Nokia LumiaFinnish mobile phone maker Nokia faces new questions about its turnaround strategy after its win-some-lose-some performance in the latest quarter. First, the good news: The firm narrowed net losses to 272 million euros ($354 million) from 928 million euros ($1.2 billion) in the same period a year ago. Sales of its Lumia range of smartphones grew 27% to 5.6 million units.

However, the bigger picture eclipses those gains. Once the leading smartphone maker, Nokia is today a tiny player in that market, compared to Apple and Samsung’s combined sales of more than 100 million devices last quarter. Last quarter’s bad news for Nokia included a 20% revenue drop to 5.85 billion euros ($7.6 billion) as sales of its basic mobile phones – its mainstay – dropped by more than a fifth.

How can Nokia build on its strengths to regain lost ground? The firm’s top priority should be to focus on pushing sales of its smartphones in emerging markets, according to Kartik Hosanagar, Wharton professor of operations and information management. “Nokia already enjoys good brand recognition in those markets,” he says. Because low-cost Android phones have eaten into the company’s basic phone sales, it should look to sell lower-cost versions of its Lumia range there, he adds.

Hosanagar notes that Nokia “made a bit of a mistake by overlooking Android” and pegging its entire smartphone fortunes to the Windows 8 operating system. “Given its decision to focus on hardware, it need not have locked itself into one specific software. Having Android would have helped Nokia.” Google’s Android and Apple’s iOS power 90% of the world’s smartphones, followed by BlackBerry (5.9%) and Microsoft’s Windows 8 (3.1%).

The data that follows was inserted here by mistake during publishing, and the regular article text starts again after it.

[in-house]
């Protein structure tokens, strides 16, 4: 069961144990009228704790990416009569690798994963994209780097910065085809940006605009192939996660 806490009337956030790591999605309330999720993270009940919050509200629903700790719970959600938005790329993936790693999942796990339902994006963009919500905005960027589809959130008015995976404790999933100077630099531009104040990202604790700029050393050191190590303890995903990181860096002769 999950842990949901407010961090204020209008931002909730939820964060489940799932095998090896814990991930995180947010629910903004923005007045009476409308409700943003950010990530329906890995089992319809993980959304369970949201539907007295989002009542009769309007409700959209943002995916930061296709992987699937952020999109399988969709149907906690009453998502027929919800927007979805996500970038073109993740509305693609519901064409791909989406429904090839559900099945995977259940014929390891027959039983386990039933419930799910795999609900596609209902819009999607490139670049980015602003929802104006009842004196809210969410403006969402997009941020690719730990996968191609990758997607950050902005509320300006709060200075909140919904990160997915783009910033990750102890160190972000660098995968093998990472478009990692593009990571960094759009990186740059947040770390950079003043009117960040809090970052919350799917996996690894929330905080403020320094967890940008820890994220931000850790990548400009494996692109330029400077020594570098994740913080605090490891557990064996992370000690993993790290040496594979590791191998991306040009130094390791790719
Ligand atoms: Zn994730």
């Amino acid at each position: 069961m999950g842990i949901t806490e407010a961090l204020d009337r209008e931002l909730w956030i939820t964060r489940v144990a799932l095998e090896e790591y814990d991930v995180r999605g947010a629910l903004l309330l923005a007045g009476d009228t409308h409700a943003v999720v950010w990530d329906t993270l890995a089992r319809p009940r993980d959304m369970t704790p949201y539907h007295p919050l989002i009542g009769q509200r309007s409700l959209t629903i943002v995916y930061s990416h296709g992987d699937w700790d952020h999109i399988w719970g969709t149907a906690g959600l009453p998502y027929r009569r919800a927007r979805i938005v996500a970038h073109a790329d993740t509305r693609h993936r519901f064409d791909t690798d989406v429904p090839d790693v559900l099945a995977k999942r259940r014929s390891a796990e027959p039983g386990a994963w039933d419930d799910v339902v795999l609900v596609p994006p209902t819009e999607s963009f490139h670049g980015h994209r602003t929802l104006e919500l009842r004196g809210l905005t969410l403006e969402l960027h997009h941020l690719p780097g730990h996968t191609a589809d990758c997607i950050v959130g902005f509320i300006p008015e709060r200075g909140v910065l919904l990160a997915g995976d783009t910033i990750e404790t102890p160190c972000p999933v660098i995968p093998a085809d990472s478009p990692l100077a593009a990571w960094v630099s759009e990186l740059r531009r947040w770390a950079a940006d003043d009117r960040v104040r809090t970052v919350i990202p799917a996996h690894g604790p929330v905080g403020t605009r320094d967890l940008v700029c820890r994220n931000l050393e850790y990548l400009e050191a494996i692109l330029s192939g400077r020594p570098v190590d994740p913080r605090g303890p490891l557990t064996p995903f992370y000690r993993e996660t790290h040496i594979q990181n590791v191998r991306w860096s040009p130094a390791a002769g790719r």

Not surprisingly, the Apple and Android operating systems also have the highest number of smartphone applications. “Hardware companies often end up at the bottom of the food chain in a sector like smartphones, where software and an ecosystem of developers and applications are ways that different players set themselves apart,” Wharton management professor Saikat Chaudhuri noted in a Knowledge at Wharton article last August on the shakeout in the smartphone market.

However, Nokia has some untapped potential in its partnership with Microsoft, which is well positioned in the enterprise market made up of business users. “That is a market where Microsoft has continued to remain strong,” Hosanagar notes. “Nokia should look to leverage Microsoft and push enterprise sales some more.”

The Nokia-Microsoft partnership works well for both parties, says Hosanagar. For Microsoft, the deal with Nokia was “a really good one. Microsoft has not been historically strong with hardware, so it didn’t make sense for Microsoft to own both hardware and software the way that Apple does. And given that its old partner, Samsung, had started to go the Android route, Microsoft needed a strong hardware partner and found that in Nokia.”

According to Hosanagar, Nokia and Microsoft have enough incentives to work closely together. “I suspect they [will] leverage each other’s strengths and will get some growth for Lumia,” he says.